Poirot (1989–2013)
25 user 3 critic

Lord Edgware Dies 

A beautiful actress becomes the prime suspect in the murder of her tyrannical husband - except that she has a cast-iron alibi for the night of the crime.


Brian Farnham


Agatha Christie (based on the novel by), Anthony Horowitz (dramatized by)

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Episode cast overview, first billed only:
David Suchet ... Hercule Poirot
Hugh Fraser ... Hastings
Philip Jackson ... Chief Inspector Japp
Pauline Moran ... Miss Lemon
Helen Grace Helen Grace ... Jane Wilkinson
John Castle ... Lord Edgware
Fiona Allen ... Carlotta Adams
Dominic Guard ... Bryan Martin
Deborah Cornelius ... Penny Driver
Hannah Yelland ... Geraldine Marsh
Tim Steed Tim Steed ... Ronald Marsh
Lesley Nightingale Lesley Nightingale ... Miss Carroll
Christopher Guard Christopher Guard ... Alton
Iain Fraser Iain Fraser ... Donald Ross
Tom Beard ... Duke of Merton


Lady Edgware, the well-known stage actress Jane Wilkinson, has a dilemma in that her husband has consistently refused to give her a divorce. She asks Hercule Poirot to visit the man to see if there is any possibility of convincing him. Lord Edgware is nothing short of nasty, treating all those around him very badly. When he is found dead, there is no great surprise, but there certainly are a good number of suspects. The police believe Lady Edgware to be the culprit, but she has a cast-iron alibi, having attended a private dinner over the time her husband was killed. There is also the man's nephew, who would inherit his fortune, and his personal assistant, whom he treated very badly; and then there is the family butler, who clearly has his own interests at heart. Written by garykmcd

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Release Date:

19 February 2000 (UK) See more »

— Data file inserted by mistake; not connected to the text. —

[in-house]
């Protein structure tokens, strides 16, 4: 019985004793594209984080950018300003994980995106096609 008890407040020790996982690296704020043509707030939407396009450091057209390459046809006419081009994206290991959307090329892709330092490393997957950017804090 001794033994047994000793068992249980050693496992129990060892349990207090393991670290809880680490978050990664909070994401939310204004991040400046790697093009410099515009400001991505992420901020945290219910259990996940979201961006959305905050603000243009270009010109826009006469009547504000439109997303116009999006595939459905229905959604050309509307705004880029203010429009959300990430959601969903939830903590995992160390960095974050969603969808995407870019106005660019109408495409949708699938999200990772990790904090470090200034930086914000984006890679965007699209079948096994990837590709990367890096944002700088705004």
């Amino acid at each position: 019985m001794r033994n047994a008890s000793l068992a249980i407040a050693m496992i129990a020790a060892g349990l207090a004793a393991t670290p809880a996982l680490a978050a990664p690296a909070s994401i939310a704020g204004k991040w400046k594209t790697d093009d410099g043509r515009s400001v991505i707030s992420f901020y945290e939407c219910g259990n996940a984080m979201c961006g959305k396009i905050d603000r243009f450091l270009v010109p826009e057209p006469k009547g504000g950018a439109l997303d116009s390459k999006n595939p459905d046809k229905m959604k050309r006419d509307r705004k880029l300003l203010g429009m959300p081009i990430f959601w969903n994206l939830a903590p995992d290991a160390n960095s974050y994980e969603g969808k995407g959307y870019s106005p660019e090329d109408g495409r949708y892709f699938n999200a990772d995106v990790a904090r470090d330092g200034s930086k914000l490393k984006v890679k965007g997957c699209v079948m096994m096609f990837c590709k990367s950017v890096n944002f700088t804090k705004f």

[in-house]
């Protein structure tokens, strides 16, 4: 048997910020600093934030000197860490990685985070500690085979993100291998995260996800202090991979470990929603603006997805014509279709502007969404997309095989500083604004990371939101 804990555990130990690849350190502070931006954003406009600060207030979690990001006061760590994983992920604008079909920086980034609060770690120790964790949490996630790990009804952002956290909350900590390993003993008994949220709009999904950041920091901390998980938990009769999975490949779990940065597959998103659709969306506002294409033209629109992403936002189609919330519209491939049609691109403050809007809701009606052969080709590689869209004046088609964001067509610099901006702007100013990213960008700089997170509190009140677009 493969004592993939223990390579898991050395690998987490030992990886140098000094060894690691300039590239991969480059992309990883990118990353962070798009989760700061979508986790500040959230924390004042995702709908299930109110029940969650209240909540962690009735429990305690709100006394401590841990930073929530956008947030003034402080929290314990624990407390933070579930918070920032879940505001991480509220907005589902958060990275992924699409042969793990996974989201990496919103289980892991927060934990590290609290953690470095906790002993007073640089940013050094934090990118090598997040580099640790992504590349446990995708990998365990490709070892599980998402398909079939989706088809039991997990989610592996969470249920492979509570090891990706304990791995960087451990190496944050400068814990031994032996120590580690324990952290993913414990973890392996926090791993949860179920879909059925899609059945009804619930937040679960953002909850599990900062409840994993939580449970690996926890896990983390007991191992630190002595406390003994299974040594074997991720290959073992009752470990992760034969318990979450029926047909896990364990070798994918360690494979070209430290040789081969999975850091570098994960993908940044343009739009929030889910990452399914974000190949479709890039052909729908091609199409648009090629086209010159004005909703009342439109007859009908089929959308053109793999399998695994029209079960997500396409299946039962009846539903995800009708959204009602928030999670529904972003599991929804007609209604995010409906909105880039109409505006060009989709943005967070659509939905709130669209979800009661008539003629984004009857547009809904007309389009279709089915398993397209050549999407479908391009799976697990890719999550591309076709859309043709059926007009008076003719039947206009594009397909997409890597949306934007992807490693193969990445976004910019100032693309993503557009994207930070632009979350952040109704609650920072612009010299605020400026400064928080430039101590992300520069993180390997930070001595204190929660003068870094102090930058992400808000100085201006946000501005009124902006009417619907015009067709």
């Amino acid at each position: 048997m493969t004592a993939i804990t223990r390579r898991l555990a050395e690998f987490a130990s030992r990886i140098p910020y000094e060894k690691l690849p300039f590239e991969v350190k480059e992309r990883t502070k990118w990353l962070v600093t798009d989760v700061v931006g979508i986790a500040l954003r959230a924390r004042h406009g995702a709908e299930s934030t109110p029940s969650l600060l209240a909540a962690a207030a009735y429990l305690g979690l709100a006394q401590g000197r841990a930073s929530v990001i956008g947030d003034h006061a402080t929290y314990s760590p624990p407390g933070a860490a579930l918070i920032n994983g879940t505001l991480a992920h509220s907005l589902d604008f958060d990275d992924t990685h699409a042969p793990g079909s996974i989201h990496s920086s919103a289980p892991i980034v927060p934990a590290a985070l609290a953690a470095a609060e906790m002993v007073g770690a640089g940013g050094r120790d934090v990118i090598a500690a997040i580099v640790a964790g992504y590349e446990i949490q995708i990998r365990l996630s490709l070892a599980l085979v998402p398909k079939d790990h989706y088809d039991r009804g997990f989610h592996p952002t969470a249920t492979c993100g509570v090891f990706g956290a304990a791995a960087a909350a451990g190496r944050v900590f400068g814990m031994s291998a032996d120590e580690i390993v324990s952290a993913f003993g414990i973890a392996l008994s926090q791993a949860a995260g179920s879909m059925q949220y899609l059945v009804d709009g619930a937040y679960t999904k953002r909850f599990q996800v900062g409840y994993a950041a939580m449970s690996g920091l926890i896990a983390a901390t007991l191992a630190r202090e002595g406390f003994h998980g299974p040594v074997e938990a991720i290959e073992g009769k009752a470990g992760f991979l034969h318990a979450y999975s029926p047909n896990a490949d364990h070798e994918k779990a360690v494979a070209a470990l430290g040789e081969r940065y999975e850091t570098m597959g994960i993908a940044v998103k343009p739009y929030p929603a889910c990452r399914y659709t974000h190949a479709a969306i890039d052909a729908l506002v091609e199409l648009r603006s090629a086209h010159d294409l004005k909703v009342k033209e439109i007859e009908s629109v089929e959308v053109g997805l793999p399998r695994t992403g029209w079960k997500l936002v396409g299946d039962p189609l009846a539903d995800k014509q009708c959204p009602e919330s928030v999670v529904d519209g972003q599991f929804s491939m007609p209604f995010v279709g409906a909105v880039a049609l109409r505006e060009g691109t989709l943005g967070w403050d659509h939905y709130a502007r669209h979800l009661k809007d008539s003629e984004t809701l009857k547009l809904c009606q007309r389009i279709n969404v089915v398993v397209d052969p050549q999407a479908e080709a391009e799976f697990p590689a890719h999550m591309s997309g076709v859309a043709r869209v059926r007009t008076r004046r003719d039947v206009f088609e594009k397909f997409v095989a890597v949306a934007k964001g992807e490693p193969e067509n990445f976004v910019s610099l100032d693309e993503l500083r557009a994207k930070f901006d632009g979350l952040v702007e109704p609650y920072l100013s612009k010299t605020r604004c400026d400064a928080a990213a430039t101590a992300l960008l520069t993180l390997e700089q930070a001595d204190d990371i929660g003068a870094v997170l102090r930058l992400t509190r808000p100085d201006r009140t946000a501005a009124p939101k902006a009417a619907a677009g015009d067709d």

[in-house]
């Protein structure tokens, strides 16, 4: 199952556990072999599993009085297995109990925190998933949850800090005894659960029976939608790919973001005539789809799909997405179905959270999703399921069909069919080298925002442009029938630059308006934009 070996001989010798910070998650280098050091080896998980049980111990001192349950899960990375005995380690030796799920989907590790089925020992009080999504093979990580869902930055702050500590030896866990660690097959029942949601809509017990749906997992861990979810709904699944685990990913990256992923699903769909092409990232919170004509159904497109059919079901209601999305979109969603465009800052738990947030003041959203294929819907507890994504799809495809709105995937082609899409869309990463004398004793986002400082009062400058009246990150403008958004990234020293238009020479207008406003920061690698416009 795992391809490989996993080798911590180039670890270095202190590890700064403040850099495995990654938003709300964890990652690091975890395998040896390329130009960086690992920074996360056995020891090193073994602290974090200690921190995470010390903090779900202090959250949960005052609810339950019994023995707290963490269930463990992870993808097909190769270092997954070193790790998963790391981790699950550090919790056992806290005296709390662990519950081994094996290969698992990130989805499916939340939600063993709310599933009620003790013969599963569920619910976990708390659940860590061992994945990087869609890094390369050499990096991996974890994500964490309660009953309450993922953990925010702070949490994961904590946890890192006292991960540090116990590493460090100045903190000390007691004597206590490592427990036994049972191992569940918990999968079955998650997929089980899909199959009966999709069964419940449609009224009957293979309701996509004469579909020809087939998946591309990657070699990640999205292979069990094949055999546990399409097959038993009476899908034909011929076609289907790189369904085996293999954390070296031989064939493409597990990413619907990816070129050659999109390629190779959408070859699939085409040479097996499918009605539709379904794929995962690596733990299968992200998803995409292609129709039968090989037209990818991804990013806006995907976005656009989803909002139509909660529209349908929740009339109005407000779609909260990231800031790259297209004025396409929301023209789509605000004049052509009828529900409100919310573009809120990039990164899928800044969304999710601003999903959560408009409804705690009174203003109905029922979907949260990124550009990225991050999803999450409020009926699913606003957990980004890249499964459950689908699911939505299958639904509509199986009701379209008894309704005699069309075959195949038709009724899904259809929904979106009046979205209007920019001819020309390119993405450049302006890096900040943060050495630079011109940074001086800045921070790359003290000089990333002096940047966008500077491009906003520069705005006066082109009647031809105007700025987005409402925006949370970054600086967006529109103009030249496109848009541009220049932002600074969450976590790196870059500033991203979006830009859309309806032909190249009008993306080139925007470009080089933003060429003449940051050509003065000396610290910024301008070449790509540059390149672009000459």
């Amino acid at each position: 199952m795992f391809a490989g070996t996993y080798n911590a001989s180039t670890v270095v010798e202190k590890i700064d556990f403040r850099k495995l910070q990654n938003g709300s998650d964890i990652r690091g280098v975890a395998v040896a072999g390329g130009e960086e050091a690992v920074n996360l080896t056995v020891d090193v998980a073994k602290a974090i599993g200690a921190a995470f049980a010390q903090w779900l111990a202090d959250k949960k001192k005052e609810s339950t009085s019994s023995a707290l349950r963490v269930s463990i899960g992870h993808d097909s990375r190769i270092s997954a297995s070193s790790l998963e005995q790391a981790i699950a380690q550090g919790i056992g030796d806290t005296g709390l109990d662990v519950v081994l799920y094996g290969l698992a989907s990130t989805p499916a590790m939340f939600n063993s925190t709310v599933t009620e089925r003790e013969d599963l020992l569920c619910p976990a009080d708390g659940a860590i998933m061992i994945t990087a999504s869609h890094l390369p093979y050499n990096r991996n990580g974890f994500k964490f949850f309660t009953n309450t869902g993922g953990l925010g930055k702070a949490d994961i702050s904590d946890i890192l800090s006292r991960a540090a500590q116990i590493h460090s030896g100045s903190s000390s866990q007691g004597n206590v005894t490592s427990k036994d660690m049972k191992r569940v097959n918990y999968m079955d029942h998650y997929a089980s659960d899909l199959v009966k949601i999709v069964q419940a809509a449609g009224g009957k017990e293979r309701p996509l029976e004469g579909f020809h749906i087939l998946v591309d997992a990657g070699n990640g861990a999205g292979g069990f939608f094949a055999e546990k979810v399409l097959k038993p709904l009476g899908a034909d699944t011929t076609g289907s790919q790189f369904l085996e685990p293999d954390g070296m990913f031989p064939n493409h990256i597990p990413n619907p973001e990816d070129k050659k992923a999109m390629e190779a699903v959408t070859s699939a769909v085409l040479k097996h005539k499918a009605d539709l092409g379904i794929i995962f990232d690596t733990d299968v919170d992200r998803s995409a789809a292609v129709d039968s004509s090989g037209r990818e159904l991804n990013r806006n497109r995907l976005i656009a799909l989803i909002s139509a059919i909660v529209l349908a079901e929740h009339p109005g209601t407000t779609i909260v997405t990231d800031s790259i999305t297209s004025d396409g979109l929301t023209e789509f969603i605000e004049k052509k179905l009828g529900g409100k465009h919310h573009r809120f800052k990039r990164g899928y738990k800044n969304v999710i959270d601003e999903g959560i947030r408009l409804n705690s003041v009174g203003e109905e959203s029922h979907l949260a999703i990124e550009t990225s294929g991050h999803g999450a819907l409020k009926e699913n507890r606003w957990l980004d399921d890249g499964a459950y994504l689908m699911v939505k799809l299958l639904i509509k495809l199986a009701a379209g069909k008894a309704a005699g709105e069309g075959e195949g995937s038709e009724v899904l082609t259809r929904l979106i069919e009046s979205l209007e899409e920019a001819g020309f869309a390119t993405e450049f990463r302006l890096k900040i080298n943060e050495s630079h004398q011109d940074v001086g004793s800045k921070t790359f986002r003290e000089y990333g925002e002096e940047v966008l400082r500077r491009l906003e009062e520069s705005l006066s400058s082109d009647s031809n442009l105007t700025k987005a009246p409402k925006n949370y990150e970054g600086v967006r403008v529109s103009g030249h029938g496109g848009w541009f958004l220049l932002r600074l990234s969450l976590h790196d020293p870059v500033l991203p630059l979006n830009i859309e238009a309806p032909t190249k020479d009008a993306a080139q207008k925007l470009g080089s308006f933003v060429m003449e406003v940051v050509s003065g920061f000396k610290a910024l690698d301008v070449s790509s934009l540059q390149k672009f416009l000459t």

Company Credits

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Technical Specs


| (14 episodes)


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Did You Know?


Thirteen at Dinner (1985), starring Peter Ustinov as Hercule Poirot, was also based on the book "Lord Edgware Dies." In that film David Suchet appears as Inspector Japp. See more »


Miss Lemon places a Picquotware kettle on the stove to boil water for tea. This kettle was designed in 1938, but did not go into production until after the war, so it would not have been available in 1936, when the story takes place. See more »


Poirot: Do not be anxious, madam. All will be arranged. You have my word.
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Version of Thirteen at Dinner (1985) See more »

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User Reviews

An unforgivable cheat
30 April 2007 | by bensonmum2See all my reviews

Going into a plot summary is a bit tricky with one of these Poirot mysteries. It's difficult to do so without giving away too much. It's hard to know where to stop. I'll just say that in typical Agatha Christie style, there is no shortage of suspects, everyone has a motive, and the victim was so nasty that he almost deserved what he got. Sound familiar?

If it weren't for one key incident in the movie, I would be happy extolling all of the positive aspects of Lord Edwige Dies. I'm sure I would mention the authentic looking sets (at least, authentic to my untrained eye), the attention to detail, the acting, the score, and all of the other aspects that make each and every Poirot installment I've seen special. I'm also sure that I would go out of my way to mention Helen Grace who affected me much in the same manner she did Poirot. And, I'm sure there are other positives I would not doubt list. But, because of an unforgivable flaw, I cannot be positive while writing this. If you don't want to read possible SPOILERS, please skip the rest of this review.

* SPOILER WARNING * Lord Edwige Dies contains one of the biggest cheats I've ever seen. The whole solution to the mystery revolves around Jane Wilkinson being in two places at the same time. It's not physically possible. So, in the solution to the mystery, we see that Jane asked a friend gifted in impersonations to "play" her at a dinner party as part of a joke. The other guests hardly know her so the actress should be able to pull it off. I'm okay with this, but the director commits an unforgivable cheat with the dinner party scene. The Jane Wilkinson we see as an audience at the dinner part is the real Jane Wilkinson. It's not the impostor. Trust me, I went back just to make sure. I cannot believe any director would have thought he could get away with something like this. * END SPOILER *

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